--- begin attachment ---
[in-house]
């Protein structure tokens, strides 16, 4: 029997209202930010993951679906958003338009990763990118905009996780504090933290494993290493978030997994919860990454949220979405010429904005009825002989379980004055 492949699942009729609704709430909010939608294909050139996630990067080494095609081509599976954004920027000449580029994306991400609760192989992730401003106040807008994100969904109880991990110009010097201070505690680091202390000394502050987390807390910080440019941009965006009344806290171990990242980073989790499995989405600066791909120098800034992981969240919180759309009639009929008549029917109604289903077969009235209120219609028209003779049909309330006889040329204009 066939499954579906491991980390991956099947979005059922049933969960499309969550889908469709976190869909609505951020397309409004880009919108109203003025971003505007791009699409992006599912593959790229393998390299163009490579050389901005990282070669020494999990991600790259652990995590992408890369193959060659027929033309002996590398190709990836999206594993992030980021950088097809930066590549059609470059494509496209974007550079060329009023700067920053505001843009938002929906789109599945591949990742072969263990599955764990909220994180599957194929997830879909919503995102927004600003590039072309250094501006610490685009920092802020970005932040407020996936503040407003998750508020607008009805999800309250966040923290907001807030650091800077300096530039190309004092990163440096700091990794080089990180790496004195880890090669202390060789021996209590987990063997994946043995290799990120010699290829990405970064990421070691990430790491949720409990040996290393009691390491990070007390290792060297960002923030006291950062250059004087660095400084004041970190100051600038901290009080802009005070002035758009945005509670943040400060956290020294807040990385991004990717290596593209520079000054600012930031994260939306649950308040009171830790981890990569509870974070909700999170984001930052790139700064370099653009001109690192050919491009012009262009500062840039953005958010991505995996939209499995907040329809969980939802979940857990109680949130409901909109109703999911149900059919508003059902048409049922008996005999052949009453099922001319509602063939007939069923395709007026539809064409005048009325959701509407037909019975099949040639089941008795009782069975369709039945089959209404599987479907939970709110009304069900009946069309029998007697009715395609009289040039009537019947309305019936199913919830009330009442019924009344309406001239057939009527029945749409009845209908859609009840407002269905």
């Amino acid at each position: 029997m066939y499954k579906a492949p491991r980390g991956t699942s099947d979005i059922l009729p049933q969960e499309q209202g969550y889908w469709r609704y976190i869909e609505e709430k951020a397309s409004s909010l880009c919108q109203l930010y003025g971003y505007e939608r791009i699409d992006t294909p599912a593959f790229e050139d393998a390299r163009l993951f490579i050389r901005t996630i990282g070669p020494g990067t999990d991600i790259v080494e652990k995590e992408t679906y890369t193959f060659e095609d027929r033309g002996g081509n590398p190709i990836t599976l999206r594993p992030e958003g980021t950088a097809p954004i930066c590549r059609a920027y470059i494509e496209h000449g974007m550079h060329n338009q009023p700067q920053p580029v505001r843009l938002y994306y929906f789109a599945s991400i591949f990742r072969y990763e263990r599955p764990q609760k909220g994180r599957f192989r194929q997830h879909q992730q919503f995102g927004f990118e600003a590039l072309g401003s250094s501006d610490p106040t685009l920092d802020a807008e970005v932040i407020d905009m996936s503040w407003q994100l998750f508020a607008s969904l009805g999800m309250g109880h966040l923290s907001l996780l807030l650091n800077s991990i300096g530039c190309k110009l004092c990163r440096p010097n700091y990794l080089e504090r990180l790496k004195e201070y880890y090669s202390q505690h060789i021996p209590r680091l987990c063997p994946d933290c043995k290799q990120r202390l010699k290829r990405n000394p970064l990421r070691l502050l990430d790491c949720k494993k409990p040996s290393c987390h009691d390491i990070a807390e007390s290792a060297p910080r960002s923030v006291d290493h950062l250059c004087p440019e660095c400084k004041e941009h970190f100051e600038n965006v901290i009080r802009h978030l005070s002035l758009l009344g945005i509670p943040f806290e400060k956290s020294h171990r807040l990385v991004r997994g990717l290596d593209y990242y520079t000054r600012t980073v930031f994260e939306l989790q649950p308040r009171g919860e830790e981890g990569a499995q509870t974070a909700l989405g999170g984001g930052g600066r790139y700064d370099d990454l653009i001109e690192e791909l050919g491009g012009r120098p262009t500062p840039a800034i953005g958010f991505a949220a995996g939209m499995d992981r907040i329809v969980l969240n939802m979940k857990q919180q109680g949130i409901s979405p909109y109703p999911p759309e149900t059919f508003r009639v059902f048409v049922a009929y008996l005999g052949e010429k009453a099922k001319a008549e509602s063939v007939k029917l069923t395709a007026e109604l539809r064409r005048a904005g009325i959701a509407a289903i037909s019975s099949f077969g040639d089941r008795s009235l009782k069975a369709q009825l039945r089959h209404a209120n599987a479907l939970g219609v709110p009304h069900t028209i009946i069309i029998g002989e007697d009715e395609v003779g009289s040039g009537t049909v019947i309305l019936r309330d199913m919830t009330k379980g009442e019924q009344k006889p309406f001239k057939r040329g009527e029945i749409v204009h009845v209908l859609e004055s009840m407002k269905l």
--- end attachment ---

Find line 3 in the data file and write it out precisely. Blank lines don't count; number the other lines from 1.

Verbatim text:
């Amino acid at each position: 029997m066939y499954k579906a492949p491991r980390g991956t699942s099947d979005i059922l009729p049933q969960e499309q209202g969550y889908w469709r609704y976190i869909e609505e709430k951020a397309s409004s909010l880009c919108q109203l930010y003025g971003y505007e939608r791009i699409d992006t294909p599912a593959f790229e050139d393998a390299r163009l993951f490579i050389r901005t996630i990282g070669p020494g990067t999990d991600i790259v080494e652990k995590e992408t679906y890369t193959f060659e095609d027929r033309g002996g081509n590398p190709i990836t599976l999206r594993p992030e958003g980021t950088a097809p954004i930066c590549r059609a920027y470059i494509e496209h000449g974007m550079h060329n338009q009023p700067q920053p580029v505001r843009l938002y994306y929906f789109a599945s991400i591949f990742r072969y990763e263990r599955p764990q609760k909220g994180r599957f192989r194929q997830h879909q992730q919503f995102g927004f990118e600003a590039l072309g401003s250094s501006d610490p106040t685009l920092d802020a807008e970005v932040i407020d905009m996936s503040w407003q994100l998750f508020a607008s969904l009805g999800m309250g109880h966040l923290s907001l996780l807030l650091n800077s991990i300096g530039c190309k110009l004092c990163r440096p010097n700091y990794l080089e504090r990180l790496k004195e201070y880890y090669s202390q505690h060789i021996p209590r680091l987990c063997p994946d933290c043995k290799q990120r202390l010699k290829r990405n000394p970064l990421r070691l502050l990430d790491c949720k494993k409990p040996s290393c987390h009691d390491i990070a807390e007390s290792a060297p910080r960002s923030v006291d290493h950062l250059c004087p440019e660095c400084k004041e941009h970190f100051e600038n965006v901290i009080r802009h978030l005070s002035l758009l009344g945005i509670p943040f806290e400060k956290s020294h171990r807040l990385v991004r997994g990717l290596d593209y990242y520079t000054r600012t980073v930031f994260e939306l989790q649950p308040r009171g919860e830790e981890g990569a499995q509870t974070a909700l989405g999170g984001g930052g600066r790139y700064d370099d990454l653009i001109e690192e791909l050919g491009g012009r120098p262009t500062p840039a800034i953005g958010f991505a949220a995996g939209m499995d992981r907040i329809v969980l969240n939802m979940k857990q919180q109680g949130i409901s979405p909109y109703p999911p759309e149900t059919f508003r009639v059902f048409v049922a009929y008996l005999g052949e010429k009453a099922k001319a008549e509602s063939v007939k029917l069923t395709a007026e109604l539809r064409r005048a904005g009325i959701a509407a289903i037909s019975s099949f077969g040639d089941r008795s009235l009782k069975a369709q009825l039945r089959h209404a209120n599987a479907l939970g219609v709110p009304h069900t028209i009946i069309i029998g002989e007697d009715e395609v003779g009289s040039g009537t049909v019947i309305l019936r309330d199913m919830t009330k379980g009442e019924q009344k006889p309406f001239k057939r040329g009527e029945i749409v204009h009845v209908l859609e004055s009840m407002k269905l």